LIMRA Survey: Interest in guaranteed retirement income
WINDSOR, Conn., Nov. 12, 2014—A new LIMRA Secure Retirement Institute study found that half of all pre-retiree and retiree U.S. households with assets of at least $100,000 are interested in converting assets into guaranteed lifetime income for retirement.
The 2014 study, Finding the Right Mix: LIMRA Retirement Income Attitudes and Preferences, found that non-retired Americans, younger Boomers (age 50-59), and those with assets between $100K- $499K are most interested in converting assets into guaranteed lifetime income for retirement (chart).
“Our research shows that these demographic segments are less likely to have a defined benefit pension plan and will have to rely on their own assets to create retirement income,” said Matthew Drinkwater, associate managing director, LIMRA Secure Retirement Institute. “Our study found 7 in 10 retirees and pre-retirees say having enough money to last their lifetime is a top priority, and nearly two thirds want to remain financially independent in retirement. Converting assets into a guaranteed income product, like an annuity, is a good way to ensure these goals are realized.”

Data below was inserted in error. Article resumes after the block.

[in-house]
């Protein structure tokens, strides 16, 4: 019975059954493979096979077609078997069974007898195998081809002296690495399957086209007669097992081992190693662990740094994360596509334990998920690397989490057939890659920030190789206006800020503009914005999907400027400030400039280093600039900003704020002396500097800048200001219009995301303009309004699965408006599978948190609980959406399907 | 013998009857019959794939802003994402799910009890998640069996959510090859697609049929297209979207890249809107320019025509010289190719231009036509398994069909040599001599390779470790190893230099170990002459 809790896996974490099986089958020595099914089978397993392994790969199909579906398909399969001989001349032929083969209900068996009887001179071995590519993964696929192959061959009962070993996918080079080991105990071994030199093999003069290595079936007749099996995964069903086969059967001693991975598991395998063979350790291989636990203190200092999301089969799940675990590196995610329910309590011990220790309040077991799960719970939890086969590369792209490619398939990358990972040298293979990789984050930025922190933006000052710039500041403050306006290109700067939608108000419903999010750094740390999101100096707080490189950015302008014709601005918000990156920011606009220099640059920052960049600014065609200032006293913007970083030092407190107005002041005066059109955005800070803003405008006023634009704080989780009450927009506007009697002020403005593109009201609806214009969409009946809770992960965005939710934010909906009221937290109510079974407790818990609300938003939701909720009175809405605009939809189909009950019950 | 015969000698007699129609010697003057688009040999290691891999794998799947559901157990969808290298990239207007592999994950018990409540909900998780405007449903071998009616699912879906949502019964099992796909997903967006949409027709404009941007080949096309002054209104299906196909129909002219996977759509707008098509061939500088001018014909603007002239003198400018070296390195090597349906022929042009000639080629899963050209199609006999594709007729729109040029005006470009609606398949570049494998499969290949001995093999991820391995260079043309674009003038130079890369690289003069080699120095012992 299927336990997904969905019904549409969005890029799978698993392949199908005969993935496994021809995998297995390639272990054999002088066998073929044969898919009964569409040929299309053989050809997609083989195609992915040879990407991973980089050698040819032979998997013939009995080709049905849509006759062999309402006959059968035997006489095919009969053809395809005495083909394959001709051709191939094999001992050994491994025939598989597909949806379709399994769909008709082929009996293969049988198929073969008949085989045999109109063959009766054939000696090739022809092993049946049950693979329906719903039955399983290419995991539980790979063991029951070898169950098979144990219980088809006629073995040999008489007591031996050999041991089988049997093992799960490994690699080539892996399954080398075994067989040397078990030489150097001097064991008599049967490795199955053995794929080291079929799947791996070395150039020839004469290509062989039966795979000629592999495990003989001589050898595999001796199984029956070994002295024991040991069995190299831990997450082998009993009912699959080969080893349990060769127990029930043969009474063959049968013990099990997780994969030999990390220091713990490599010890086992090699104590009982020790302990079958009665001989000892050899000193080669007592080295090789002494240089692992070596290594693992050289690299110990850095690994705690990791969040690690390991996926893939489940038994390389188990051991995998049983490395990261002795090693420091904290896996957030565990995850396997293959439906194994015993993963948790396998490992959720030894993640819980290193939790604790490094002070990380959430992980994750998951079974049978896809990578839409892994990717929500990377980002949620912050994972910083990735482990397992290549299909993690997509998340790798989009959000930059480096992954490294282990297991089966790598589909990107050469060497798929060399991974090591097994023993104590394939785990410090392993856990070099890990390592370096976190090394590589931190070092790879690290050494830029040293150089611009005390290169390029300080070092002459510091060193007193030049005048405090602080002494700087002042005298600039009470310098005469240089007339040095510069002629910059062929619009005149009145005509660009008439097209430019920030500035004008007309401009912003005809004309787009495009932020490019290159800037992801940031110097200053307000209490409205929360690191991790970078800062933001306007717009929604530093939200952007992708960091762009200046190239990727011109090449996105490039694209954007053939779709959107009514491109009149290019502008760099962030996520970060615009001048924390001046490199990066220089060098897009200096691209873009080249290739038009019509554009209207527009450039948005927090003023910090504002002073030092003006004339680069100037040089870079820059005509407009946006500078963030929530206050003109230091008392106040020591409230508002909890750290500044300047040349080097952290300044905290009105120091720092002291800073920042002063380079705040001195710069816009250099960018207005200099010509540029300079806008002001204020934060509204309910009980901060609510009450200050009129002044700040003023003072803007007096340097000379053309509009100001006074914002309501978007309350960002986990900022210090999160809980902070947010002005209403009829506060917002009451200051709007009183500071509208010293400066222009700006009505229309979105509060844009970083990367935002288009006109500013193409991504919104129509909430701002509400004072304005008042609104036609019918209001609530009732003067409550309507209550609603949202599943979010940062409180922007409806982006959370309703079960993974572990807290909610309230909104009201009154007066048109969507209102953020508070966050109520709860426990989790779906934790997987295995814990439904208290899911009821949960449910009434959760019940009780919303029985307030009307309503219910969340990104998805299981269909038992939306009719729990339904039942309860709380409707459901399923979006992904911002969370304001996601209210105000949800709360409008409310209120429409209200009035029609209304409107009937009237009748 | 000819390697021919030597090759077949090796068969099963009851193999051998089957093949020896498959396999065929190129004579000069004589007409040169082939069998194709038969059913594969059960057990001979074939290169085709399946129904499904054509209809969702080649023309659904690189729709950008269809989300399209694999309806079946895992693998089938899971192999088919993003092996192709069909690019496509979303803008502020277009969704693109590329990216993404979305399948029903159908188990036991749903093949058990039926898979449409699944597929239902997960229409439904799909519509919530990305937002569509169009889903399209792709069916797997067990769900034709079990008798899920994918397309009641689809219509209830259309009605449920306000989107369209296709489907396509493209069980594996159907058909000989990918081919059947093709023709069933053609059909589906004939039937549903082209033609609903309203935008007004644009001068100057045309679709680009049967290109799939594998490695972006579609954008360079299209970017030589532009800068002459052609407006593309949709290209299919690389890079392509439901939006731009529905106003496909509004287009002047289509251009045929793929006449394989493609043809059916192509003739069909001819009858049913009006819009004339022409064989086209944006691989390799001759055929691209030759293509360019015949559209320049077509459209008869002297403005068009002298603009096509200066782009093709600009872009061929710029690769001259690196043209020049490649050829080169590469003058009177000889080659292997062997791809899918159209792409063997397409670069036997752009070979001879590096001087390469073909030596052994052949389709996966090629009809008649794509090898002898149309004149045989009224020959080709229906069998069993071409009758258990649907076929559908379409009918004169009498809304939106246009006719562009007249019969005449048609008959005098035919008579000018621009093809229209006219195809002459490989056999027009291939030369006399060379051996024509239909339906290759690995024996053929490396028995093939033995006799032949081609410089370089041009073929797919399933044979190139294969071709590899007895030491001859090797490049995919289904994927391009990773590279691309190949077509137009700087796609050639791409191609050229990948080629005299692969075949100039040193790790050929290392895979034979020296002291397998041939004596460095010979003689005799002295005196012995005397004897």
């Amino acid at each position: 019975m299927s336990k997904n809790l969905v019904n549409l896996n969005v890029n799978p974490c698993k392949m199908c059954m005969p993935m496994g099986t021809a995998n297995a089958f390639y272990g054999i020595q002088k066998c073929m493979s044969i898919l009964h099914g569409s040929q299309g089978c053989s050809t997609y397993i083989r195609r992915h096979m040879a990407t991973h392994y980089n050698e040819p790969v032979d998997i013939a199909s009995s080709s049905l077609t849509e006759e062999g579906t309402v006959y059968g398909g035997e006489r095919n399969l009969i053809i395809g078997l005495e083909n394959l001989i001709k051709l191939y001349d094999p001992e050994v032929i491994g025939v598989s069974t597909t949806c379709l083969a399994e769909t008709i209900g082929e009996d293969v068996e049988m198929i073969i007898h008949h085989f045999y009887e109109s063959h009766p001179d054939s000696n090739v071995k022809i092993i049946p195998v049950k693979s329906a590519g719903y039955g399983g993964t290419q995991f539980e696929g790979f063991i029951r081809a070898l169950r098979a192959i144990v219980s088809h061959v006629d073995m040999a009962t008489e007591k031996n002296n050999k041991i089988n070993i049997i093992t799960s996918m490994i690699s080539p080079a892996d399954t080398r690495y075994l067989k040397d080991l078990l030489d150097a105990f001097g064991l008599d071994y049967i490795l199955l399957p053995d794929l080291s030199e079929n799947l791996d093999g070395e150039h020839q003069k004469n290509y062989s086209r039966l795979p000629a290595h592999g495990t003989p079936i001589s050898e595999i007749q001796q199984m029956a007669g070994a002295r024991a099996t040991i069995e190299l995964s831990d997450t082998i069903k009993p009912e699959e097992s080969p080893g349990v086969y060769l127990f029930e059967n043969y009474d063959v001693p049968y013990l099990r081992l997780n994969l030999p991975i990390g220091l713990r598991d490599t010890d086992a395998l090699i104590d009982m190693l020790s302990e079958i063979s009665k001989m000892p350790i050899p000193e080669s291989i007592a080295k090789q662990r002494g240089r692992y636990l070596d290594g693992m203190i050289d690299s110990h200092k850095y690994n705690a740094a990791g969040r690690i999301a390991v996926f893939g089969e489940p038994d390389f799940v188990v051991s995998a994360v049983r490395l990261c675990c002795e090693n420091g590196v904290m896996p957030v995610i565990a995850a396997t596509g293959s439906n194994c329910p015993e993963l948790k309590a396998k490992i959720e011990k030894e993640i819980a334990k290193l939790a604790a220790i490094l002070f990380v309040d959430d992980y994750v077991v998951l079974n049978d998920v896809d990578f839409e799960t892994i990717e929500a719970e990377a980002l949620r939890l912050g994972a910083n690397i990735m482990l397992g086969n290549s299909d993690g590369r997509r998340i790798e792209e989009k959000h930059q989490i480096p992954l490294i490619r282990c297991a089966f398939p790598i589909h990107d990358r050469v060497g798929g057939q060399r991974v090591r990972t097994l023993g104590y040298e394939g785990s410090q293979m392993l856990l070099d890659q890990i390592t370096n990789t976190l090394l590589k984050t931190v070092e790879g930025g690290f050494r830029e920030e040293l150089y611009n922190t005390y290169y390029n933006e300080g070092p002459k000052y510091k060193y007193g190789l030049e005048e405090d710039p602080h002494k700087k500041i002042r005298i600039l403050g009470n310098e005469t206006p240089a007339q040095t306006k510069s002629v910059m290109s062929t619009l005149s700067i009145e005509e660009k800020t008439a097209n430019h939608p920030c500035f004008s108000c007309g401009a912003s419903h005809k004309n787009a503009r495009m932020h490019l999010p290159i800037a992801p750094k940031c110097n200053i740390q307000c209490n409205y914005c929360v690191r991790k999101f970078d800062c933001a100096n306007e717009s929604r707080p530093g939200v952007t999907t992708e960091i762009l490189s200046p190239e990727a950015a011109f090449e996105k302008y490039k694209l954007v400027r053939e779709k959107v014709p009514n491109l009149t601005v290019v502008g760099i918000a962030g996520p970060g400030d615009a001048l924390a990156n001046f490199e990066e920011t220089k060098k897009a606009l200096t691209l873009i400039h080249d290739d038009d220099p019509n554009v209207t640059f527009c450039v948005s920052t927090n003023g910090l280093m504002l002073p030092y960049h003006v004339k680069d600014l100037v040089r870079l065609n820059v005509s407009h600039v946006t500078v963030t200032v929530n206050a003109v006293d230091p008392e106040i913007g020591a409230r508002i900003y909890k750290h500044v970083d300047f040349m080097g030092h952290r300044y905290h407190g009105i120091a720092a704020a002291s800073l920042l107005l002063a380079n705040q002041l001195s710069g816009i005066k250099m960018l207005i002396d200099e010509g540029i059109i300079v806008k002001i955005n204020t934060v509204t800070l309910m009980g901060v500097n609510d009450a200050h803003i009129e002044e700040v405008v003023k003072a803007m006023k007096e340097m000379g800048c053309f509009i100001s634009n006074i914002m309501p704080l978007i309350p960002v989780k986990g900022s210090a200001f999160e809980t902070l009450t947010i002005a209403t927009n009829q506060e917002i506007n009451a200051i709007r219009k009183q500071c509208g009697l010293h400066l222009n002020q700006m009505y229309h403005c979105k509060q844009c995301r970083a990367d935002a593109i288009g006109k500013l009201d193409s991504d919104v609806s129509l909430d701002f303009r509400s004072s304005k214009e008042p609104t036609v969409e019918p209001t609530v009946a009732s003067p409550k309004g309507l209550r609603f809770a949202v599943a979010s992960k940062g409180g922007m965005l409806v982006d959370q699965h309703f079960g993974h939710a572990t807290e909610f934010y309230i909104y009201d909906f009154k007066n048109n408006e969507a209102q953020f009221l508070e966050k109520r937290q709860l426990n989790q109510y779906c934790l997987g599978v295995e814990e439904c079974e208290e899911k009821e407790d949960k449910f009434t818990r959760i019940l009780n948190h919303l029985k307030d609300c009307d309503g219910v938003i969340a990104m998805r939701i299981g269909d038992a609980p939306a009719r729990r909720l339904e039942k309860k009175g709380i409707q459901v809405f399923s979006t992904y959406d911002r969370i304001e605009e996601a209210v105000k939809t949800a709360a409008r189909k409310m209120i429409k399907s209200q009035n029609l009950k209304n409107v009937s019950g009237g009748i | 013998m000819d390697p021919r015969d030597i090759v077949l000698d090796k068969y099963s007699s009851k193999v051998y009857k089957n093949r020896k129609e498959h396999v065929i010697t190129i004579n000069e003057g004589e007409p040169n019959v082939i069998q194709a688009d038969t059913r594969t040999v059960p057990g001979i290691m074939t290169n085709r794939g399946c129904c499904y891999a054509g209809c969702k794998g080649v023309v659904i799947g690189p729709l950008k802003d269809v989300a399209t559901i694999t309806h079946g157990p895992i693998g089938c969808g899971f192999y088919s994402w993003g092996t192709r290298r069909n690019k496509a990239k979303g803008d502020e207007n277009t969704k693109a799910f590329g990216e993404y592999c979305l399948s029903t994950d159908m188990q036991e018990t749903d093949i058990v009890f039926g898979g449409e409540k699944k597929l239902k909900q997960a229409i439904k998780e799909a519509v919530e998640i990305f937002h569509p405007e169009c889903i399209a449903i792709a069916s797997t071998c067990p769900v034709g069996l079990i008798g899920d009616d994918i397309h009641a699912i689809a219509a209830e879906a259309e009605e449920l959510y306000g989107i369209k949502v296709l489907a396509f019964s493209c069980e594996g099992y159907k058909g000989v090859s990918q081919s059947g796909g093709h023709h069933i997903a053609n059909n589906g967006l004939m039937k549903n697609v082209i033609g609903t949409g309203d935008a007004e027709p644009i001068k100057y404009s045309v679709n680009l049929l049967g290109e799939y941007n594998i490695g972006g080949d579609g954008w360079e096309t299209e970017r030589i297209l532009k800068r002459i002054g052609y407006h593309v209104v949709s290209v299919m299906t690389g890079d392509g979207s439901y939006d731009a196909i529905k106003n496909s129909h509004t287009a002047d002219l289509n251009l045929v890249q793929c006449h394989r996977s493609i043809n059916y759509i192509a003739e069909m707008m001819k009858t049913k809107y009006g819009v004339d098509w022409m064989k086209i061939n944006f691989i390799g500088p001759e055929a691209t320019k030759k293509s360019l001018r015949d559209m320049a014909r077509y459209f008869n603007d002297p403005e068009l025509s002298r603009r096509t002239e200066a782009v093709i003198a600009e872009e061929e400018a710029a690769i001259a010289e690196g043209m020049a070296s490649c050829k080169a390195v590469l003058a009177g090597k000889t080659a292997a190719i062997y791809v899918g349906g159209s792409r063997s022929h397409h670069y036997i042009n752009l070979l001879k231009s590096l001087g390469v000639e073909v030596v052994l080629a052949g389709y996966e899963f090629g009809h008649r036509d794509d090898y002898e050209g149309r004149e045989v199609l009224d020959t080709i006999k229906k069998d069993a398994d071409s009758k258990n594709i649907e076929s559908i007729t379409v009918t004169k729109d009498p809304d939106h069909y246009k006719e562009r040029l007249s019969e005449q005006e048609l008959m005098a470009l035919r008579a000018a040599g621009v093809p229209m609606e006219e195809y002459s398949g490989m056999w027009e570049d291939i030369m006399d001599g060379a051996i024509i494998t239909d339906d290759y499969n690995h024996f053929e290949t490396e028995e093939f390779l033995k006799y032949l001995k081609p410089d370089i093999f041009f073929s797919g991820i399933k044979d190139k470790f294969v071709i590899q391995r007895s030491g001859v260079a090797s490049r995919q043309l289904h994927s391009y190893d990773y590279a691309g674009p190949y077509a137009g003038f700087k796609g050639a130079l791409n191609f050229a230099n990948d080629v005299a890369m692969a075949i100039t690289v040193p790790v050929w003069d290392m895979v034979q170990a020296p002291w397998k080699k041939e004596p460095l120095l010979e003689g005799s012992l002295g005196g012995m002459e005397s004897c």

Perceptions due to lack of knowledge
The study also examined why some consumers did not prioritize lifetime-guaranteed income. The top concerns pre-retirees and retirees mentioned include: guarantees potentially not keeping up with inflation; fear of locking in low rates of return, and lack of trust in companies backing the guarantees. But people’s perceptions are often due to a lack of knowledge and misconceptions about annuities.
“Advisors and companies have an opportunity to help educate consumers about the benefits of annuities,” commented Drinkwater. “Other LIMRA Secure Retirement Institute research has revealed that a high level of annuity knowledge translates into positive attitudes about the products. Taking the time to explain how these products are designed and the unique value proposition they offer can overcome these concerns and address the very things these consumers say are most important to them.”